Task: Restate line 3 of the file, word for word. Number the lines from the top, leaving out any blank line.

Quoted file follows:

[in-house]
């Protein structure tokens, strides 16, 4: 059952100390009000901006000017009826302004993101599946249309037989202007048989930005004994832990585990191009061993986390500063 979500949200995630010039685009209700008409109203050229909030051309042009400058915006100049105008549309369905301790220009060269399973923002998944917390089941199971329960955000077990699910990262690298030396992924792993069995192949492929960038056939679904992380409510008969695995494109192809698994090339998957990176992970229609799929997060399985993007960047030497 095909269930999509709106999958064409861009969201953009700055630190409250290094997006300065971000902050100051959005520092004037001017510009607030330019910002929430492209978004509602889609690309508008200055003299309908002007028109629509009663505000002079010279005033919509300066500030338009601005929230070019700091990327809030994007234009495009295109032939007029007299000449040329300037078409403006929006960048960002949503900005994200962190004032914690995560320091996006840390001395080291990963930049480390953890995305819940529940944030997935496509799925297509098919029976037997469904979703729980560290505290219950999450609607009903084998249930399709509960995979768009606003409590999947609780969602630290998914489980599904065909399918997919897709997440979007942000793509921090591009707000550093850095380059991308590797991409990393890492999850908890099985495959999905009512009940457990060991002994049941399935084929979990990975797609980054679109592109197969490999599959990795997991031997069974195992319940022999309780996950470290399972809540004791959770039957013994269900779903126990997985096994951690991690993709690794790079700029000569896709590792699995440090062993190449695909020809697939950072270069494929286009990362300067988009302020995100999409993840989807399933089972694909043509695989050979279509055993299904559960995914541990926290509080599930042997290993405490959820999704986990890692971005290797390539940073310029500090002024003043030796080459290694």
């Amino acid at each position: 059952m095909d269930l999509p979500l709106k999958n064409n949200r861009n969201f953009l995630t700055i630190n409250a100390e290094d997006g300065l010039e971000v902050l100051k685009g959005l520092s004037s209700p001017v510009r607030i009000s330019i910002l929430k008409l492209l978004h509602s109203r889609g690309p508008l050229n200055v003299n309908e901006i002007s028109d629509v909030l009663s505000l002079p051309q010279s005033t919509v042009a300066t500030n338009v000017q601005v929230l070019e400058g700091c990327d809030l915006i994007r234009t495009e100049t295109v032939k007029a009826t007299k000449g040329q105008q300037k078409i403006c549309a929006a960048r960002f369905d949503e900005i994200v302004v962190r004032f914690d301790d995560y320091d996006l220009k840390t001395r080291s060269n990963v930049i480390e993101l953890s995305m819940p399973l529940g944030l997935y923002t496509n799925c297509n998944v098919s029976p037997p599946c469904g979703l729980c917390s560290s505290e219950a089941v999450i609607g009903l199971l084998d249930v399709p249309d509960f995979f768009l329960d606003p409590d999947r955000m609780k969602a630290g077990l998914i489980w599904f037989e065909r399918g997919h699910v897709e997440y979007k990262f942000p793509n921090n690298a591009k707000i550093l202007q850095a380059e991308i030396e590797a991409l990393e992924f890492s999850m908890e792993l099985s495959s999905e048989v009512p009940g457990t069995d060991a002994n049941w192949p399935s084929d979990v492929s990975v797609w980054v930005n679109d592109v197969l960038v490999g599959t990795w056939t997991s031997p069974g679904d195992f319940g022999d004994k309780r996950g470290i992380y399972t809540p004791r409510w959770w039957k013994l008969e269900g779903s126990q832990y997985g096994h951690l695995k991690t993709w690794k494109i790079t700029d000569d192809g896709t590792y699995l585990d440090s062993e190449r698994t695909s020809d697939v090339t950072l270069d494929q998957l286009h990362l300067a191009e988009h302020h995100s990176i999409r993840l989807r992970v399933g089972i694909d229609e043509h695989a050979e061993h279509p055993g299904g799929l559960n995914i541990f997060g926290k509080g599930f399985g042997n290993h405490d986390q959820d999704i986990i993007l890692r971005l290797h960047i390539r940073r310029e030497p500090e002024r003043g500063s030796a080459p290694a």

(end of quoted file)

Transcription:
């Amino acid at each position: 059952m095909d269930l999509p979500l709106k999958n064409n949200r861009n969201f953009l995630t700055i630190n409250a100390e290094d997006g300065l010039e971000v902050l100051k685009g959005l520092s004037s209700p001017v510009r607030i009000s330019i910002l929430k008409l492209l978004h509602s109203r889609g690309p508008l050229n200055v003299n309908e901006i002007s028109d629509v909030l009663s505000l002079p051309q010279s005033t919509v042009a300066t500030n338009v000017q601005v929230l070019e400058g700091c990327d809030l915006i994007r234009t495009e100049t295109v032939k007029a009826t007299k000449g040329q105008q300037k078409i403006c549309a929006a960048r960002f369905d949503e900005i994200v302004v962190r004032f914690d301790d995560y320091d996006l220009k840390t001395r080291s060269n990963v930049i480390e993101l953890s995305m819940p399973l529940g944030l997935y923002t496509n799925c297509n998944v098919s029976p037997p599946c469904g979703l729980c917390s560290s505290e219950a089941v999450i609607g009903l199971l084998d249930v399709p249309d509960f995979f768009l329960d606003p409590d999947r955000m609780k969602a630290g077990l998914i489980w599904f037989e065909r399918g997919h699910v897709e997440y979007k990262f942000p793509n921090n690298a591009k707000i550093l202007q850095a380059e991308i030396e590797a991409l990393e992924f890492s999850m908890e792993l099985s495959s999905e048989v009512p009940g457990t069995d060991a002994n049941w192949p399935s084929d979990v492929s990975v797609w980054v930005n679109d592109v197969l960038v490999g599959t990795w056939t997991s031997p069974g679904d195992f319940g022999d004994k309780r996950g470290i992380y399972t809540p004791r409510w959770w039957k013994l008969e269900g779903s126990q832990y997985g096994h951690l695995k991690t993709w690794k494109i790079t700029d000569d192809g896709t590792y699995l585990d440090s062993e190449r698994t695909s020809d697939v090339t950072l270069d494929q998957l286009h990362l300067a191009e988009h302020h995100s990176i999409r993840l989807r992970v399933g089972i694909d229609e043509h695989a050979e061993h279509p055993g299904g799929l559960n995914i541990f997060g926290k509080g599930f399985g042997n290993h405490d986390q959820d999704i986990i993007l890692r971005l290797h960047i390539r940073r310029e030497p500090e002024r003043g500063s030796a080459p290694a």